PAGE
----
By TIM DAHLBERG
AP Boxing Writer
The heavyweight division has problems, and no one knows it better than John Ruiz.
There are too many champions, and too many titles. With Lennox Lewis retired, even the most ardent boxing fan would be hard-pressed to name the top
"The situation right now is that there is not really a big name out there in the heavyweight division," Ruiz said. "Everybody was focusing (on) Lennox
Lewis, Lennox Lewis and (Mike) Tyson was out there. But the thing is right now everyone is saying `Who the heck is in the heavyweight division?'"
That's certainly a legitimate question. Another one for those outside of boxing might be "Who the heck is John Ruiz?"
He's the WBA heavyweight champion, for one, and he defends his title Saturday night at Madison Square Garden against Fres Oquendo. Also on the card is
an IBF heavyweight title fight between another champion of sorts, Chris Byrd, and the once disgraced Andrew Golota.
Promoter Don King calls it "Night of the Title Fights," presumably because "Night of the Journeymen Unknowns" wouldn't fit. In typical King fashion,
he has loaded the card with other title fights, to get fans to pay $39.95 to see it on pay-per-view (9 p.m. EDT).
That King has to bundle two heavyweight title fights on the same card says something about the state of the division. Lewis was generally recognized
as the real champion before he retired earlier this year, and now there are a handful of fighters all with big question marks wanting to take his
Among them is Ruiz, who first won the WBA title by going 1-1-1 in three fights with an aging Evander Holyfield, only to lose it with a desultory
performance in his biggest fight last year against Roy Jones Jr.
Jones decided to go back to light heavyweight, and Ruiz (39-5-1, 27 knockouts) was promoted again to champion based on his win in a December fight
against Hasim Rahman so filled with clinching and holding that it was difficult to watch.
"It was disappointing for me to receive the belt without fighting for it, but it was something that I have to accept," said Ruiz, who had campaigned
for a rematch with Jones. "I have to accept the fact that he (Jones) doesn't want to fight me again."
Instead, Ruiz will fight Oquendo, who got the fight following a good performance in a disputed loss to Byrd last year. To give the fight some flavor,
it is being billed as the first all-Latino heavyweight title fight (Oquendo is Puerto Rican, while Ruiz's parents are from Puerto Rico).
Ruiz, whose style usually leads to ugly fights filled with holding, knows he must look better against Oquendo (24-2, 15 knockouts) if he is to be
given credit as a true champion. Many in boxing believe the winner of the April 24 fight between Vitali Klitschko and Corrie Sanders for the WBC title
left vacant by the retirement of Lewis will be given the most legitimacy.
"It's a great chance and a great opportunity," Ruiz said. "The heavyweight division is wide open, basically. It is out there waiting to be grabbed.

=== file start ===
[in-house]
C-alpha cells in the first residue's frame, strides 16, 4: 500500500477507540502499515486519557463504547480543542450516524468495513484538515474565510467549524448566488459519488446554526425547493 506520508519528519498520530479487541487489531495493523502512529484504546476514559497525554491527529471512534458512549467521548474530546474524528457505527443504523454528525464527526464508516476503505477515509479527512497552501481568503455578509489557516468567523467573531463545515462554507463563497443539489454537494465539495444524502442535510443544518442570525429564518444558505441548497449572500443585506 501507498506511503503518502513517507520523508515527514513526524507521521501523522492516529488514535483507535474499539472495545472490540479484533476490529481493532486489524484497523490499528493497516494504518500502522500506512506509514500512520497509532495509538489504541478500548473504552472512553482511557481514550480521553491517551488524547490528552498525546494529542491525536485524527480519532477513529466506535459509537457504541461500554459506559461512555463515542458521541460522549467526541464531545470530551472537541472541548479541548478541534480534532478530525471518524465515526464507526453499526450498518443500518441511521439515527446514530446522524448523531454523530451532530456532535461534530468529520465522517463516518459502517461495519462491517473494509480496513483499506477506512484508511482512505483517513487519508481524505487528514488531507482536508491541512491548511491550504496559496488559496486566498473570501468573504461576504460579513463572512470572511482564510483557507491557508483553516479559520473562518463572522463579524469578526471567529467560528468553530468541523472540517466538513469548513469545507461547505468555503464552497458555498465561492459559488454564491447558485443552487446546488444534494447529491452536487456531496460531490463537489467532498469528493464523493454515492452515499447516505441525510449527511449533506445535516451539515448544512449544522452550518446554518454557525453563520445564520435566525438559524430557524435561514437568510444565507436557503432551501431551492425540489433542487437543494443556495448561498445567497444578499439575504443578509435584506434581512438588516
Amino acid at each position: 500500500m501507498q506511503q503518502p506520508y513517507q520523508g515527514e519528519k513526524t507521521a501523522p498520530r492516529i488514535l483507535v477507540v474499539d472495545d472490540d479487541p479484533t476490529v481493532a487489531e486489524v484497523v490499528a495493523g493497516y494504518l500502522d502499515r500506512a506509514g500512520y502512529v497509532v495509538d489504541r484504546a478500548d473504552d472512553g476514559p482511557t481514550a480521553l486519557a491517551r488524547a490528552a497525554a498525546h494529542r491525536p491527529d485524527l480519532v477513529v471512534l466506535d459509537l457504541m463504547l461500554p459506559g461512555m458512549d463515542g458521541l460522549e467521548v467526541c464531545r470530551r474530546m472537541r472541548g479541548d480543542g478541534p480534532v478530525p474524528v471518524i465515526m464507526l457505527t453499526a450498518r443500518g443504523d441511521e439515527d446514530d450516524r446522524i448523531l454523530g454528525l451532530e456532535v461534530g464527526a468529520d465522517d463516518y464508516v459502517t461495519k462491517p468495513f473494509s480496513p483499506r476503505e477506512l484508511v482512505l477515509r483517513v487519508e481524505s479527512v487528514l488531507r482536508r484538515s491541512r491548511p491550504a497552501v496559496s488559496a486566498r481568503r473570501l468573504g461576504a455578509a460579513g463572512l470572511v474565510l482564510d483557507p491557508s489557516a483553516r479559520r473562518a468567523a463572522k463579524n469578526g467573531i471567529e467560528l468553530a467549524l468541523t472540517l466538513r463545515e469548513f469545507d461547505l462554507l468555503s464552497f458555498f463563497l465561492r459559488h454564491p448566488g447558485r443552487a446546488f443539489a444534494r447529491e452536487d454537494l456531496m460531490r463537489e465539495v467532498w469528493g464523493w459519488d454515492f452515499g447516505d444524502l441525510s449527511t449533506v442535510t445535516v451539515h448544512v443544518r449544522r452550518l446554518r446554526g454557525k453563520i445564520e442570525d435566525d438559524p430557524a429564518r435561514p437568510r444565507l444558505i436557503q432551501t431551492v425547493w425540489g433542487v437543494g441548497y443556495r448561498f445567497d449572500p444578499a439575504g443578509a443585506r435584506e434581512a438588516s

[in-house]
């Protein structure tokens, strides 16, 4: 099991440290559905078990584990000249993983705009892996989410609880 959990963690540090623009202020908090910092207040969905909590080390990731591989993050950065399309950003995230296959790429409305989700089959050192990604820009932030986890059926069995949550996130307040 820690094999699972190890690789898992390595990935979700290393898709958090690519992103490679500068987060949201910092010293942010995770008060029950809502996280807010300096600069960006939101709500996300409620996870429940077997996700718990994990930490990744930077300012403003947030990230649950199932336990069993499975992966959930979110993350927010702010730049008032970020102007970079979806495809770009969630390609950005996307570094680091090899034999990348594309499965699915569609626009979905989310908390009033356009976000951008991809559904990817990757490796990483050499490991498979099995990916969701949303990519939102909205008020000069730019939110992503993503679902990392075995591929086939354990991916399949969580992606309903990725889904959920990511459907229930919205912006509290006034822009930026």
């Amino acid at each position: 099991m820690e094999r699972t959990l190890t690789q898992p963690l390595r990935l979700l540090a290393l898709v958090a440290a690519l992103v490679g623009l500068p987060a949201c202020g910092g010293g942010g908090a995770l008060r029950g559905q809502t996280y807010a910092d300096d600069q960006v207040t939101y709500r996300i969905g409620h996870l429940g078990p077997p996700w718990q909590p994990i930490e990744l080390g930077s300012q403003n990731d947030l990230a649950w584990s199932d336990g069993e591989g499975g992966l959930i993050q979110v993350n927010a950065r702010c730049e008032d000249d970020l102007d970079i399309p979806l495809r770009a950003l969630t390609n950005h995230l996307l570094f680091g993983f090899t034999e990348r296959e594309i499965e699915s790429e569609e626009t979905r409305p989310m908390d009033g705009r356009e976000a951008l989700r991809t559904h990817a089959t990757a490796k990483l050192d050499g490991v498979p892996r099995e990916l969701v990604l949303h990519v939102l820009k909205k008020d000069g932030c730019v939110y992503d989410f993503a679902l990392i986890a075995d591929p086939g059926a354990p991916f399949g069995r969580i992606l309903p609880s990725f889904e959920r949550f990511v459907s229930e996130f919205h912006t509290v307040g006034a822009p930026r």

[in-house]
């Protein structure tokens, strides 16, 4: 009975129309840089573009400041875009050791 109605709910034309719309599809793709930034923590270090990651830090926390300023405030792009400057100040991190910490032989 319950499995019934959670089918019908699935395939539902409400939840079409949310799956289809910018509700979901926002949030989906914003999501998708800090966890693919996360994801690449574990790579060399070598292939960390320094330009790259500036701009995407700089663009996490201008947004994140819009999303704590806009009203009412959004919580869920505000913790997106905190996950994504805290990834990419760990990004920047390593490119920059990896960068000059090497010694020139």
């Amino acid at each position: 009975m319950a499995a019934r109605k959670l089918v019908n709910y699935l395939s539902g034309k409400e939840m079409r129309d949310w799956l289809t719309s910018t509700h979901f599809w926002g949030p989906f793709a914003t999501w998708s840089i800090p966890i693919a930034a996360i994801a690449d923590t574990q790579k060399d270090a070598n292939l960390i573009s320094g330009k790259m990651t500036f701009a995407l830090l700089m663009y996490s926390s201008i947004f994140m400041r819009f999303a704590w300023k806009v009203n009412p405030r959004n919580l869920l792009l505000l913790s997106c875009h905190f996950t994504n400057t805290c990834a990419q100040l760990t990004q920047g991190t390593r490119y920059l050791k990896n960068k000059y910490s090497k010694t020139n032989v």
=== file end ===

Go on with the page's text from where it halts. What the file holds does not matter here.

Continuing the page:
Someone is going to be the top guy, especially after Lennox Lewis' retirement."
Byrd, the other champion on the card, sees himself as that guy. The 1992 Olympic silver medalist at 168 pounds doesn't hit hard enough to make anyone
pay attention, but his slick moves and superior boxing skills make him a fighter most contenders like to avoid.
Byrd, who weighed 210 1/2 on Thursday, will give away size to Golota, who weighed 237 1/2. Ruiz was 240, while Oquendo weighed 222 1/2.
Like Ruiz, Byrd (37-2, 20 knockouts) also won a vacant title by beating Holyfield in December 2002. Since then, he has been pleading with anyone over
200 pounds who knows how to put on boxing gloves to get in the ring with him.
"When you mention title unifications, I'm not normally in the picture because guys don't want to fight me," Byrd said. "I wish I could get the fights
I really wanted, but I can't complain. I set a goal for myself to be champion and I went out and did it."
Byrd, who went to Germany and fought both Wladimir and Vitali Klitschko before winning the title (beating one brother, losing to the other) has the
cheerful personality and brilliant smile that the public likes in a champion. But his lack of power and the fact many see him as a blown-up super
middleweight keeps him from getting much respect in the boxing world.
He faces a dangerous fighter in Golota, who is so unpredictable in the ring that he was disqualified twice for hitting Riddick Bowe with low blows.
The first of those in July 1996 touched off a mini-riot at Madison Square Garden.
Golota (38-4, 31 knockouts) wasn't even ranked by the IBF and was only two fights into a comeback from retirement when King was able to get the
organization to sanction him as a legitimate contender.
"All the publicity about this fight is about Golota getting frustrated and hitting with low blows," Byrd said. "If I get caught up in that, I'll look
up in the eighth or ninth round losing because I'm waiting for him to go crazy."
Copyright 2004 Associated Press. All rights reserved.